In another sector, Bea Maddok’s photo-etching caught daily commuters in black and white arrest. The aboriginal section had an impressive array of tribal headwear in all its iterations.  John Pule’s series of vignettes expressed through vivid red clouds were somewhat violent but spell-binding, and Dinh Q. Le juxtaposed an often heroic portrayal of military helicopters in western media with accounts of Vietnamese farmers, exposing the very real fear that existed alongside awe.

Some people think museums are boring, that only artists can appreciate all the fine details that go into an art piece. But I find that the key to appreciating art comes from patience, to sit down and take our time looking at not only the physical product, but also to think about where this art came from. Is it only trying to appease aesthetics? Or is there some other motivation behind its creation? There’s always something to learn about an artist from their work.

It makes me wonder what people can see in my writing, what kind of secrets crept their way into my words.

 

Southbank Parklands, Clem Jones promenade; 2:44 pm

I'm sitting on a bench midway through the promenade, cross-bank view framed by the protruding trees behind me. It is a cinema of the highest definition, the rustling above me, the wrangling dissonance of construction on the opposite bank, the tuning in-and-out conversations of passerby - even the flap of the plastic cordon, breathing life into the sharp renderings before me. To sit and take in the light chill, let it run through me, is a perfectly mundane delight. 

Who is out on a Monday early afternoon? Couples young, old, foreign; cyclists, a lone me.

Of all things to find, a Nepalese pagoda. A somewhat out-of-place, incongruous presence made logical only against the backdrop of bamboo groves, but a small shadow beneath the Ferris Wheel. 

A wetland next to open air and river; a network of bridge ways for the explorer, dark wood patchy under the sun. Not what I expected but, peaceful. The random iguana, still when eyes land on it.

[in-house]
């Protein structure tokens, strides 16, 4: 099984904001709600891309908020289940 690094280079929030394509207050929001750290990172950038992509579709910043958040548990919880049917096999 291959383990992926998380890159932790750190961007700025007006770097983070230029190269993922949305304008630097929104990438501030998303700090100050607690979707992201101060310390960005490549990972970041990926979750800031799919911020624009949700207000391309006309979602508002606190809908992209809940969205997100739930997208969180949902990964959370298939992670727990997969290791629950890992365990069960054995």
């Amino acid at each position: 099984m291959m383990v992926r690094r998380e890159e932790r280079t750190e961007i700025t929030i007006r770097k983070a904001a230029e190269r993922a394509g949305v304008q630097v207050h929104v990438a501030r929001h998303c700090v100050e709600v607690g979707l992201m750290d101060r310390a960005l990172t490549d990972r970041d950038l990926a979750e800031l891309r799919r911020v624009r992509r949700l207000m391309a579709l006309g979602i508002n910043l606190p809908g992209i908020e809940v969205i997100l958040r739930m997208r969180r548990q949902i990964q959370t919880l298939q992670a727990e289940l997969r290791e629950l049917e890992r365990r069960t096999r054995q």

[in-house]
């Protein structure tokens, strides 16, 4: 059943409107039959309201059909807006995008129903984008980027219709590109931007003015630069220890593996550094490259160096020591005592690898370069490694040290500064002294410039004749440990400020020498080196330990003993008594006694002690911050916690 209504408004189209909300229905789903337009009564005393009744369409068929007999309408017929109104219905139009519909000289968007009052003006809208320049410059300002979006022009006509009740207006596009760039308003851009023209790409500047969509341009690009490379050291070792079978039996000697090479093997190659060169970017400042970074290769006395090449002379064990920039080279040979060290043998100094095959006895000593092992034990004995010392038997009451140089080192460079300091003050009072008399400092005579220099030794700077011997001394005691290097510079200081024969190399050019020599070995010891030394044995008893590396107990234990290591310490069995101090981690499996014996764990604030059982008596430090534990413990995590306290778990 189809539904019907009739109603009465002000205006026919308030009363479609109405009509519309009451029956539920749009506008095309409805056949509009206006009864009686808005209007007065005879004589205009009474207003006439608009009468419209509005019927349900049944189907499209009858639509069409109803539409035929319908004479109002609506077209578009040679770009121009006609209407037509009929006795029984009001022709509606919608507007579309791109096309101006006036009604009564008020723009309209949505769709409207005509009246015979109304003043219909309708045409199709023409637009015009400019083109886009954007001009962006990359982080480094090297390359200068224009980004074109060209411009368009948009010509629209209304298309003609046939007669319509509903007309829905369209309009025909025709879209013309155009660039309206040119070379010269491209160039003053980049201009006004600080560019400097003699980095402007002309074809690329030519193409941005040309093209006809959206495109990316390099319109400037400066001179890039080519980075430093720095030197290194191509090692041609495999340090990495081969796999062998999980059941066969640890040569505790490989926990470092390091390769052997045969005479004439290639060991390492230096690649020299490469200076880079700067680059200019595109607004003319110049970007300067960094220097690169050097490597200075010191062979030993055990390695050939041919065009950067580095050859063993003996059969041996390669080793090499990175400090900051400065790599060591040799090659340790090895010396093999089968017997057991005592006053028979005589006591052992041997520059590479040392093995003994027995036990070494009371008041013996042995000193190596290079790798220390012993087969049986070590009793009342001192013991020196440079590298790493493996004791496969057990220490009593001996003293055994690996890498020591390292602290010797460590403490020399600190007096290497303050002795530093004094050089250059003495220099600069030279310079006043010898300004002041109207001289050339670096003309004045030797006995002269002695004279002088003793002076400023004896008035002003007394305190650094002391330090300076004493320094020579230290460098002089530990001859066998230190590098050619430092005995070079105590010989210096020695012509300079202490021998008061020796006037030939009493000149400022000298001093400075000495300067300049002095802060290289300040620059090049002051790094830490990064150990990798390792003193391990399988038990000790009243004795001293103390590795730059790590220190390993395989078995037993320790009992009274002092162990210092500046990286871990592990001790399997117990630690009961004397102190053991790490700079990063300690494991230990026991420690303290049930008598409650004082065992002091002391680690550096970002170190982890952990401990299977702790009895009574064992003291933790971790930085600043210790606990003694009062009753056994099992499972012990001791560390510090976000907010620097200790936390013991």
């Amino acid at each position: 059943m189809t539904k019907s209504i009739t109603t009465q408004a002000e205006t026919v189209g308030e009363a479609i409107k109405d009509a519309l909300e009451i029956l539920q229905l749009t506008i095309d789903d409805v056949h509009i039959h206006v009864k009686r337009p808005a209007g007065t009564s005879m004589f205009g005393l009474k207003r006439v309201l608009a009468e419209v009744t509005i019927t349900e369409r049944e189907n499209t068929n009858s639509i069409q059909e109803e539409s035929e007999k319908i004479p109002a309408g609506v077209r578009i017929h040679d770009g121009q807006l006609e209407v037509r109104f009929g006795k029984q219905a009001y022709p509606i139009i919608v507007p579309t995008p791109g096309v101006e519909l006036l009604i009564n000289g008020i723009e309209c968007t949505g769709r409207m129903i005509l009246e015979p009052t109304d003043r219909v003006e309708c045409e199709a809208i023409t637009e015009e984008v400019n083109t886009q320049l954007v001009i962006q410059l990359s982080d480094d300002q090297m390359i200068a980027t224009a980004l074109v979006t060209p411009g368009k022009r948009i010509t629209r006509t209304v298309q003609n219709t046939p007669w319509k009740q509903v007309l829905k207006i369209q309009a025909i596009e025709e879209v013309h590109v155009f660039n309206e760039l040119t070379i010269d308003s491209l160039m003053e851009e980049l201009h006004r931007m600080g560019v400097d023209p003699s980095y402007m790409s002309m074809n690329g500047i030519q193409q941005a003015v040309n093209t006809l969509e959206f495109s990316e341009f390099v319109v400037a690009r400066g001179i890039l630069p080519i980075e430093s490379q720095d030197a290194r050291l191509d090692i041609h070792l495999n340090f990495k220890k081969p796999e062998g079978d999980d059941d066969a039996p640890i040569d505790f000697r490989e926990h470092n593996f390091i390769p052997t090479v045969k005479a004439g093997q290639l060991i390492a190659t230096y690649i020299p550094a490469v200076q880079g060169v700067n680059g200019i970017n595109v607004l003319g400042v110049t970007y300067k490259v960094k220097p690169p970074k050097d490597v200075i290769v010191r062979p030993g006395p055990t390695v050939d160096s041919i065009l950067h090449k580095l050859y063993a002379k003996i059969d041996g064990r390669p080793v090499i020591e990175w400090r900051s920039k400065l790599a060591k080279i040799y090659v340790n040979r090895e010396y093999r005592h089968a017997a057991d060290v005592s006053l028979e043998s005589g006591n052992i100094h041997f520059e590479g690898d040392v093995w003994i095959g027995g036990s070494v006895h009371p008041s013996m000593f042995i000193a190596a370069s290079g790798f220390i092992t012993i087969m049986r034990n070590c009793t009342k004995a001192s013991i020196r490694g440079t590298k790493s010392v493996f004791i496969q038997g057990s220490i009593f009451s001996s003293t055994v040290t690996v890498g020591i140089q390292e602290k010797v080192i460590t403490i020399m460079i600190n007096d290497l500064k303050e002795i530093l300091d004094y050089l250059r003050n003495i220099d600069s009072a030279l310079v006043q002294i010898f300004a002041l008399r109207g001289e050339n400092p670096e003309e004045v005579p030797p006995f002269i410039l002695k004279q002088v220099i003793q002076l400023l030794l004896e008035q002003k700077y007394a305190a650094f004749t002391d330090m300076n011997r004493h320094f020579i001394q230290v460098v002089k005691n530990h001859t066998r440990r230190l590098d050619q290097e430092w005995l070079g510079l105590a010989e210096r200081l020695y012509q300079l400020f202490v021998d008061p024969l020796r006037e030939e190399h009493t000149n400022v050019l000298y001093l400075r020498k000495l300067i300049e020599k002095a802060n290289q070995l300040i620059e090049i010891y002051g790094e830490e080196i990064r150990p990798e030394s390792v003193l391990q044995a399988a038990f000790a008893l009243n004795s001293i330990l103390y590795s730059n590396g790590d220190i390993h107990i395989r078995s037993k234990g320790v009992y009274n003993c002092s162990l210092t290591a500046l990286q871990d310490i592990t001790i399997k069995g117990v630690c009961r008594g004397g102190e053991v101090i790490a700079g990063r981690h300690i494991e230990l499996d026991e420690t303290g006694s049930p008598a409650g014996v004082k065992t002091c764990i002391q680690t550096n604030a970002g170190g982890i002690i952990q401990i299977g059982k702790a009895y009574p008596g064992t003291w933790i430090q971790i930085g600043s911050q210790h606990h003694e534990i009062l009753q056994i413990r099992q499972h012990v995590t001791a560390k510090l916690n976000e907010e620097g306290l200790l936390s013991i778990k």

The Arbour Walk is beautiful, fun, mysteriously charming. The Clem Jones Promenade is sunny, open and calming. I edged along the riverbank, enjoying the wind-backed heat for once. When that got too much, I moved into the ample shade provided by sturdy trees lining the walkway. I passed by a boat pool and Streets Beach, a small man-made “beach” that appeared out of nowhere. I’ve never quite seen anything like it? There was a fair crowd of university students sunbathing and throwing a volleyball around.

somewhere peaceful

My favorite part of the promenade has to be the Riverquay Green. It is a small patch of  slope leading right up to waterfront, with random springy trees. I don’t know how long I sat there. There were these three boys, probably around eight years old, carting heavy cameras around while chasing some birds.

When goosebumps lined my arms, I rounded off my walk under the flower trellises spanning the Arbour trail. Pink isn’t my colour but the canopy was vibrant. I broke off to hit Grey Street, where restaurants lined the road. It was a little early for dinner, but I was hungry and suddenly very tired. Without much thought, I sat down at a Mexican restaurant and ordered chicken tacos.

It was so quiet. I sent a couple of photos to a few chats.

Random conversation Stu startled me on my trek back to the hotel. Taking another photo of the flowers hewn above me, the last thing I expected was for someone to come up behind and say, “You’ve been taking quite a few photos”.

Not gonna lie, I was a bit wary. Hong Kong people are rarely this friendly after all. Stu was pushing his bike along, gloved hand gripping the handles. His hair was shorn short and he was wearing sunglasses. I couldn’t read his face.

“Yeah, first time visitor and all.”

“Reckon you got a good shot?”

I shrugged as he fell into pace. “Probably? I don’t do this photo taking thing often.”

He held out a hand. “Hi, I’m Stu.” After I return introductions, he asked, “So where are you from? Your accent says North America but…”

“Hong Kong,” I said. “But I’ve been told.”

I found out he worked as a software engineer and he’s from Melbourne. “Oh, I’m heading off the Melbourne next week. Any recommendations on where to go?”

“Before that I should probably warn you about the weather.”

Our conversation then took a detour into grammar. “But why do people use the word ‘like’ when they’re not even drawing comparisons? That’s lazy grammar,” Stu pushed.

“I mean like,” I replied, “It’s a habit I’m trying to get rid of but it sticks."

We shook hands and split ways at Victoria Bridge. “Nice meeting you,” our farewells echo.